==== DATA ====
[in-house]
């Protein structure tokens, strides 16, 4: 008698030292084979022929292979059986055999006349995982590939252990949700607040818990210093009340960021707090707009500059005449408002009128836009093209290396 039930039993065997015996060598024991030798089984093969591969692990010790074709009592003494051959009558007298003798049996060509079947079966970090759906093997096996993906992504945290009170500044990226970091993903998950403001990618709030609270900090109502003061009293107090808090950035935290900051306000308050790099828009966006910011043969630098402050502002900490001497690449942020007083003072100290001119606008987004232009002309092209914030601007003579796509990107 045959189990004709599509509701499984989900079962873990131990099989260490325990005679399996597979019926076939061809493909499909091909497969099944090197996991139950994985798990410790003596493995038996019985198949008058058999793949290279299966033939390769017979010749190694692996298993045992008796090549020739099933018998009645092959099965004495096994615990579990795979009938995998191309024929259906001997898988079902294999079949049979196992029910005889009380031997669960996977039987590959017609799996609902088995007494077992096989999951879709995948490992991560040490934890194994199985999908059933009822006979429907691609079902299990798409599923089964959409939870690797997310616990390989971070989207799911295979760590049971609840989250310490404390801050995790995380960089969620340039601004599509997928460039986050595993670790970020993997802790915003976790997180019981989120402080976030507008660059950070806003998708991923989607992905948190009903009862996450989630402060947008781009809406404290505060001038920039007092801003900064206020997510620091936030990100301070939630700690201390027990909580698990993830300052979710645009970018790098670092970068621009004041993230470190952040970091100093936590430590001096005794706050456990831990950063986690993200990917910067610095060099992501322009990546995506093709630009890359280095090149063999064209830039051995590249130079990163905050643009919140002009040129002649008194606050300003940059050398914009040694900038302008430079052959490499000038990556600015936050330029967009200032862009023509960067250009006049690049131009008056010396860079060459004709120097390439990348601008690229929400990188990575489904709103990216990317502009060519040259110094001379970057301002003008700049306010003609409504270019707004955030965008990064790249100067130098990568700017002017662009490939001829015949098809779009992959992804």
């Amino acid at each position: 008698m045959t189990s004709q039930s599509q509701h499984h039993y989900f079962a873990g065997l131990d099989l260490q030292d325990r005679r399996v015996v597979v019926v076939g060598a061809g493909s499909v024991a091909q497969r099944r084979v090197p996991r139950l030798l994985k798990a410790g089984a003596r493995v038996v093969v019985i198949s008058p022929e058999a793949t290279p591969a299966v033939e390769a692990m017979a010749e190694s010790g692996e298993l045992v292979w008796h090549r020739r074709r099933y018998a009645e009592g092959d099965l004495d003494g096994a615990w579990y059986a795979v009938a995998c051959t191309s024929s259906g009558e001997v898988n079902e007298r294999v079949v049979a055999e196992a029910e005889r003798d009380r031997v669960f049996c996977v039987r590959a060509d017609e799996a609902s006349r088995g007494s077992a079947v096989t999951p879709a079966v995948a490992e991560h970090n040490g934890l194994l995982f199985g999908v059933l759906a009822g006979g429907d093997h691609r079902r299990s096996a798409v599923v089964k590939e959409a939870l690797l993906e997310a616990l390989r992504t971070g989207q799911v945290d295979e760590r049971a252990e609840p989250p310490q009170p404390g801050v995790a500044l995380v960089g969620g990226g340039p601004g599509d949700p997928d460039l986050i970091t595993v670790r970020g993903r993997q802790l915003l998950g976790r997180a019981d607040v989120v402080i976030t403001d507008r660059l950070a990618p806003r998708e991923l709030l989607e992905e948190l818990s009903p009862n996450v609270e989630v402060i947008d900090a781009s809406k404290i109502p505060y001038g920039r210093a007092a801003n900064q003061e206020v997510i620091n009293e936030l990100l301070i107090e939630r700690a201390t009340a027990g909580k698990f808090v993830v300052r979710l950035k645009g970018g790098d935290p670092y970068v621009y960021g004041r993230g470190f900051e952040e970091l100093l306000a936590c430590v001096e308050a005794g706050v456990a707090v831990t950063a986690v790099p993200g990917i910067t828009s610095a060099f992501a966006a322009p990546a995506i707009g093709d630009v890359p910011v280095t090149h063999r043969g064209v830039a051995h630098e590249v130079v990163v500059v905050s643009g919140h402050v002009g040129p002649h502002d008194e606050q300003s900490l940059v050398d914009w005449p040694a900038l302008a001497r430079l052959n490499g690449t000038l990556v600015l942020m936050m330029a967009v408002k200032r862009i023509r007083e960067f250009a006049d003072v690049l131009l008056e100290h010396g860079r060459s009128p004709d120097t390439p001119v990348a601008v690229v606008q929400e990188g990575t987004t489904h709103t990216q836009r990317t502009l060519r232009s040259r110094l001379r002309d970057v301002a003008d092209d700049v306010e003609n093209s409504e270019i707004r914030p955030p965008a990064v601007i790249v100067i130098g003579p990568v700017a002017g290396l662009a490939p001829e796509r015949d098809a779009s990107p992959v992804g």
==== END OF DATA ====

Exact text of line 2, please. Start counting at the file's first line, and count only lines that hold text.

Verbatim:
């Protein structure tokens, strides 16, 4: 008698030292084979022929292979059986055999006349995982590939252990949700607040818990210093009340960021707090707009500059005449408002009128836009093209290396 039930039993065997015996060598024991030798089984093969591969692990010790074709009592003494051959009558007298003798049996060509079947079966970090759906093997096996993906992504945290009170500044990226970091993903998950403001990618709030609270900090109502003061009293107090808090950035935290900051306000308050790099828009966006910011043969630098402050502002900490001497690449942020007083003072100290001119606008987004232009002309092209914030601007003579796509990107 045959189990004709599509509701499984989900079962873990131990099989260490325990005679399996597979019926076939061809493909499909091909497969099944090197996991139950994985798990410790003596493995038996019985198949008058058999793949290279299966033939390769017979010749190694692996298993045992008796090549020739099933018998009645092959099965004495096994615990579990795979009938995998191309024929259906001997898988079902294999079949049979196992029910005889009380031997669960996977039987590959017609799996609902088995007494077992096989999951879709995948490992991560040490934890194994199985999908059933009822006979429907691609079902299990798409599923089964959409939870690797997310616990390989971070989207799911295979760590049971609840989250310490404390801050995790995380960089969620340039601004599509997928460039986050595993670790970020993997802790915003976790997180019981989120402080976030507008660059950070806003998708991923989607992905948190009903009862996450989630402060947008781009809406404290505060001038920039007092801003900064206020997510620091936030990100301070939630700690201390027990909580698990993830300052979710645009970018790098670092970068621009004041993230470190952040970091100093936590430590001096005794706050456990831990950063986690993200990917910067610095060099992501322009990546995506093709630009890359280095090149063999064209830039051995590249130079990163905050643009919140002009040129002649008194606050300003940059050398914009040694900038302008430079052959490499000038990556600015936050330029967009200032862009023509960067250009006049690049131009008056010396860079060459004709120097390439990348601008690229929400990188990575489904709103990216990317502009060519040259110094001379970057301002003008700049306010003609409504270019707004955030965008990064790249100067130098990568700017002017662009490939001829015949098809779009992959992804």